Google is joining the search for the Loch Ness monster.
Eighty-one years ago, this blurry, vague photo — supposedly showing a monster in the Scottish Loch Ness — was released, setting off one of the biggest legends, and hoaxes, of our modern age.
Google celebrated the anniversary of the Loch Ness monster photo with this playful Google Doodle and something else — some new Street Views of the Loch itself.
"Loch Ness is a lost world. But it is accessible through technology," says Adrian Shine.
That's right, Google Street View, which already lets folks take virtual tours of ocean floors or the pyramids, is now available for the Loch Ness, presumably so people can strain their eyes, looking for anything that may resemble ol' Nessie.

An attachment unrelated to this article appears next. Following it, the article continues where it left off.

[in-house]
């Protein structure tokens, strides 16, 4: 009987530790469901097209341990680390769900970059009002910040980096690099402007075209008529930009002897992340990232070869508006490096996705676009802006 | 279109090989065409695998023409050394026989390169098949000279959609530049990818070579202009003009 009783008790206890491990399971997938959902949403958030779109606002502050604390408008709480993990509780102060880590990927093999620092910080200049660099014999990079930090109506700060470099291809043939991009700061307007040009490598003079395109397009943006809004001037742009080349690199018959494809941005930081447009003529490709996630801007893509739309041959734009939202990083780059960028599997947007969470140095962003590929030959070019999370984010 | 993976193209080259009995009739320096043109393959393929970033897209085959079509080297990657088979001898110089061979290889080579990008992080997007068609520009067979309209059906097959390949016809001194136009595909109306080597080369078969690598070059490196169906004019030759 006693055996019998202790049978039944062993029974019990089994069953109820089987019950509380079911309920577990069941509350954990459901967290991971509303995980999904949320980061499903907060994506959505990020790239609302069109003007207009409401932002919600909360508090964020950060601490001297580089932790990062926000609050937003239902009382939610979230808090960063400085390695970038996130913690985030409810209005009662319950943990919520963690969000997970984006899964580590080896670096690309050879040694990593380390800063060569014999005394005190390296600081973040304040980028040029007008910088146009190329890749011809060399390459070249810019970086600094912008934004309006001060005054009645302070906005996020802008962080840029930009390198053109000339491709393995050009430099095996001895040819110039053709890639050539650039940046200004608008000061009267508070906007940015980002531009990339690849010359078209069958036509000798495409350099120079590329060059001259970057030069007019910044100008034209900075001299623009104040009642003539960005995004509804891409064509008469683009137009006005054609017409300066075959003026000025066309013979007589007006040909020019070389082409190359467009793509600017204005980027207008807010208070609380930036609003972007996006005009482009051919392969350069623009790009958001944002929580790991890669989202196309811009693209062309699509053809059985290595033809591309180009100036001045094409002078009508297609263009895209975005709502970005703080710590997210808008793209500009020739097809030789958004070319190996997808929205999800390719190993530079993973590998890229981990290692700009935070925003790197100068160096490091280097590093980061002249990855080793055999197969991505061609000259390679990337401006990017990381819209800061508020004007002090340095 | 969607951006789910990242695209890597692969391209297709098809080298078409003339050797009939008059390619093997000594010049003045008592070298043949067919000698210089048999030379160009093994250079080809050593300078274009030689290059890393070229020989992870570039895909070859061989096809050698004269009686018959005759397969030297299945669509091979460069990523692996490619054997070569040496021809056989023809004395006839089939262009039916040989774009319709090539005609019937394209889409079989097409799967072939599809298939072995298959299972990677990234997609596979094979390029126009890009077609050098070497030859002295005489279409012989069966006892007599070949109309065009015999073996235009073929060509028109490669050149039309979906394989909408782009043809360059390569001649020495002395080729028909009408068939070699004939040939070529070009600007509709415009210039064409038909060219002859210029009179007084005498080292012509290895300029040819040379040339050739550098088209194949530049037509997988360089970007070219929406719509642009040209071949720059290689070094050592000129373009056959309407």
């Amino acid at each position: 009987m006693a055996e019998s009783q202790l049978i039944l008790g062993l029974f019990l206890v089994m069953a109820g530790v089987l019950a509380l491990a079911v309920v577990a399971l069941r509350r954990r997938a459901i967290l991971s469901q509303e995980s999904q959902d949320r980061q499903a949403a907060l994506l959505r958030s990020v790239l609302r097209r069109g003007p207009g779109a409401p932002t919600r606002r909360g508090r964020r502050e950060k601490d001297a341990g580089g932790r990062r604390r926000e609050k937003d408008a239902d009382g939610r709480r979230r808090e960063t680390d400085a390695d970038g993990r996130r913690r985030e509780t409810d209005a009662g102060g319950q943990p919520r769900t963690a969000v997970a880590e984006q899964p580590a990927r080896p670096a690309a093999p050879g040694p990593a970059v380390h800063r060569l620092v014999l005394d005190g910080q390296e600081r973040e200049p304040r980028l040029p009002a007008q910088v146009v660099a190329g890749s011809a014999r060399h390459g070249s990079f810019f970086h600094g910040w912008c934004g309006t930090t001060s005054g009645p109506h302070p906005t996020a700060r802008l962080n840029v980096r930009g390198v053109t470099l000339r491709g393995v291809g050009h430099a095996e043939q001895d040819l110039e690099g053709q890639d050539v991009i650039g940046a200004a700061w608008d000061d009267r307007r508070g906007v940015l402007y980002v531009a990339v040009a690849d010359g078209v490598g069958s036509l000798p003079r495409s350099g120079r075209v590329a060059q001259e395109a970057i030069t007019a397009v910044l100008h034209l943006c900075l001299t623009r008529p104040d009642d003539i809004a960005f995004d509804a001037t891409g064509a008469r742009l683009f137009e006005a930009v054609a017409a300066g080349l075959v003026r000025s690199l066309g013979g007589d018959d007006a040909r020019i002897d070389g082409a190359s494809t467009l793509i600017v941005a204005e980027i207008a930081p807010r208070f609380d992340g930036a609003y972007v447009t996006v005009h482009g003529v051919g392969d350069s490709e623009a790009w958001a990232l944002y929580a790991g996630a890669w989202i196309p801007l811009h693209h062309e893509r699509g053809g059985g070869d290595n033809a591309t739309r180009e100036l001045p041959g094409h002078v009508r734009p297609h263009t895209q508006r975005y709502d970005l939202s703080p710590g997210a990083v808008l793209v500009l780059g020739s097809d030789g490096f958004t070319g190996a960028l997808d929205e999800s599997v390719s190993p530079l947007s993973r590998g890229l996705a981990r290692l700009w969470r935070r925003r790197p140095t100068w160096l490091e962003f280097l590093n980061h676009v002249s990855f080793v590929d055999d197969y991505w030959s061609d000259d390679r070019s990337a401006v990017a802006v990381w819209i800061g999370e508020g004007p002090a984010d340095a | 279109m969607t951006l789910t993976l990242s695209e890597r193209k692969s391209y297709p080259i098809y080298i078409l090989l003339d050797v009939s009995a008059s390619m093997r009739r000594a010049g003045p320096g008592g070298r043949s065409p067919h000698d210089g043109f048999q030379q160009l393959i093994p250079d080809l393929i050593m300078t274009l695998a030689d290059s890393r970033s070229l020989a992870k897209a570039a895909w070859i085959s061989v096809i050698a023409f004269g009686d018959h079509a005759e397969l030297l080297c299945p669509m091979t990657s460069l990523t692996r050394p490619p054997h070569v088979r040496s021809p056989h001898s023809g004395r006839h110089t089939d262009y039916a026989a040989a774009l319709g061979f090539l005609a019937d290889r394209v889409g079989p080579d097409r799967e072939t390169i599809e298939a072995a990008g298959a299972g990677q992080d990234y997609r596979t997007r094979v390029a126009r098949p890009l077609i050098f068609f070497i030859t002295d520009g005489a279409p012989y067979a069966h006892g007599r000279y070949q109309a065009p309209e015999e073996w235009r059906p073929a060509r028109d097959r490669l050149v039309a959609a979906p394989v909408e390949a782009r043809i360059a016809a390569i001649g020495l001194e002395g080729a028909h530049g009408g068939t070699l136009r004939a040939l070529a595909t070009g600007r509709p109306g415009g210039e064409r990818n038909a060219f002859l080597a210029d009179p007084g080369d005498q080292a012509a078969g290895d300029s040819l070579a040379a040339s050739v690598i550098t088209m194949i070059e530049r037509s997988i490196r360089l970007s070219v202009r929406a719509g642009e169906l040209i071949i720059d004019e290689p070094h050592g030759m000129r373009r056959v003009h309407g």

Google announced the new view on its blog, along with a video monologue by Adrian Shine, leader of the Loch Ness and Morar Project. According to Google, he's logged more than 1,000 hours searching for the beast.
"It's the sort of place that, if there weren't any dragons, there really ought to be," Shine said.
Google also points out that Web searches for Loch Ness trump other searches for places in the U.K. less associated with hoaxes, such as Buckingham Palace or the Peak District National Park.